Living Green Technology Recycling News Roundup
Updated: May 21
Oftentimes it’s easy to lose sight of the progress that’s being made in improving our environment when the mainstream media continues to focus on all the problems in the world. We here at Living Green Technology take a glass half-full approach and believe it’s important to keep up with the recent developments and improvements in the recycling industry in order to appreciate the strides that are being made. Keep reading for our recycling news roundup!
Some great news is coming out of the International Electronics Recycling Congress (IERC), with electronic manufacturers announcing that they will be making a bigger effort to use materials and product designs that make electronics recycling easier and more popular. Companies like Dell are already using features like easy-to-remove batteries. On the other hand, new materials are emerging that are also proving to be difficult to recycle, which means more research needs to be done to discover ways to minimize their environmental impact.
Web Market Shop has just released an excellent overview of the computer recycling process and its advantages and disadvantages. It also includes an excellent objective analysis of how the prevalence of toxins in the environment from computers can be minimized, while also acknowledging other harmful byproducts that are proving difficult to deal with.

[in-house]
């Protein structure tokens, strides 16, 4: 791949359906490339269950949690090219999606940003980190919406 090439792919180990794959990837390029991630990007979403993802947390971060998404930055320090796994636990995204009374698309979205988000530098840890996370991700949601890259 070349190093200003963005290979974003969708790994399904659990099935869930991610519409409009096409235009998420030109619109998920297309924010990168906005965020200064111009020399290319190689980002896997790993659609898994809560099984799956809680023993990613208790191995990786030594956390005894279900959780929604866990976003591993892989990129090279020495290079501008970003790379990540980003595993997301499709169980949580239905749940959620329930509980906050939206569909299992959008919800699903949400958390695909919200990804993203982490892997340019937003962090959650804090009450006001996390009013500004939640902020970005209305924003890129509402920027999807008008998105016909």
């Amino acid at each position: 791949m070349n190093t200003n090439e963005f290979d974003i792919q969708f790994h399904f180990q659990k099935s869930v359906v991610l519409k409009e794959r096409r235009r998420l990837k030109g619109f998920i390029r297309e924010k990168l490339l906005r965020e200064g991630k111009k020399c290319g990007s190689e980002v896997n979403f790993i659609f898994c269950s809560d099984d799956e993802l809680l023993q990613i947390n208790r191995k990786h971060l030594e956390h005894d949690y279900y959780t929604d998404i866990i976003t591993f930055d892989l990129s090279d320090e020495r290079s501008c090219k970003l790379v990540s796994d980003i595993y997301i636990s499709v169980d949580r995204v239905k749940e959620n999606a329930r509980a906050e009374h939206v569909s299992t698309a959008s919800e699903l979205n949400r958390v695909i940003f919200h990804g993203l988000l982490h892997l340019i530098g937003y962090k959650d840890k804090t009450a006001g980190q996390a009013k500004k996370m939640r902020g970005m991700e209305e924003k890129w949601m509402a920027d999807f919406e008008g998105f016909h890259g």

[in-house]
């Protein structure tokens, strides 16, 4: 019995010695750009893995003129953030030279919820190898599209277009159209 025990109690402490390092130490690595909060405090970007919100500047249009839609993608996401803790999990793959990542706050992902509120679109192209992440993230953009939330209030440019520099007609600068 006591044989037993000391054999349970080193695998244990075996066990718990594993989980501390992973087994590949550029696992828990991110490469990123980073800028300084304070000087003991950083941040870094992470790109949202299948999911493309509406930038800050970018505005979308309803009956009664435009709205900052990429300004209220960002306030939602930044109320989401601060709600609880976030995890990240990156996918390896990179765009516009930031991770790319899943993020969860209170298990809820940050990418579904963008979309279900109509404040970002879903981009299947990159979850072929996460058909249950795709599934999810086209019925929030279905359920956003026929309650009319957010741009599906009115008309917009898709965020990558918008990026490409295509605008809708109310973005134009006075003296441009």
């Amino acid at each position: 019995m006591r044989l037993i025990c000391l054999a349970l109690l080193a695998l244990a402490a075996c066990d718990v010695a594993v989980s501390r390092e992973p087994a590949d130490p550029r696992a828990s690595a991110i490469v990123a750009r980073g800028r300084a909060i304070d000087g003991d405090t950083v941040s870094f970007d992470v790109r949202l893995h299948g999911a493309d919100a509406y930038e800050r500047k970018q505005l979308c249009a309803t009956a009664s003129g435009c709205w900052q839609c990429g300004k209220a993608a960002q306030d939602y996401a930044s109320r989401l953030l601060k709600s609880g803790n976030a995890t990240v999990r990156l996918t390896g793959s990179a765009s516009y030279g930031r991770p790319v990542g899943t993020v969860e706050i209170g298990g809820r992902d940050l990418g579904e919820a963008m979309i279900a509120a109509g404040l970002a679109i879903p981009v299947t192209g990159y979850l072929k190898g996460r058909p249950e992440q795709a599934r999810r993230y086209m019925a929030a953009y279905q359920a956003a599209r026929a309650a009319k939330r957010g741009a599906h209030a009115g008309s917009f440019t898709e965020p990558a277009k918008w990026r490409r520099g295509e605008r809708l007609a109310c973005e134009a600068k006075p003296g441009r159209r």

The Guardian recently published an other exciting recycling announcement from M&S and Unilever. Recent predictions, like the fact that our oceans could have more plastic than fish by 2050 are pushing them to redesign their packaging and products. Unilever has vowed “to make all their plastic packaging reusable, recyclable or compostable by 2025.”
Companies are continuing to step up to overcome our environmental challenges. Eco-business reports that Levi’s is vowing to make all of its products recyclable by 2025. The company is partnering with Seattle-based tech firm Evrunu to make the first jeans made from regenerated consumer cotton waste. This would absolutely revolutionize the clothing industry, and ensure a brighter future for corporate social responsibility in mainstream brands.
In feel-good news, a worker at a e-scrap building in Canada found over $100K in a TV, as well as banking records going back to 1985. And people keep saying it’s hard to make it in television.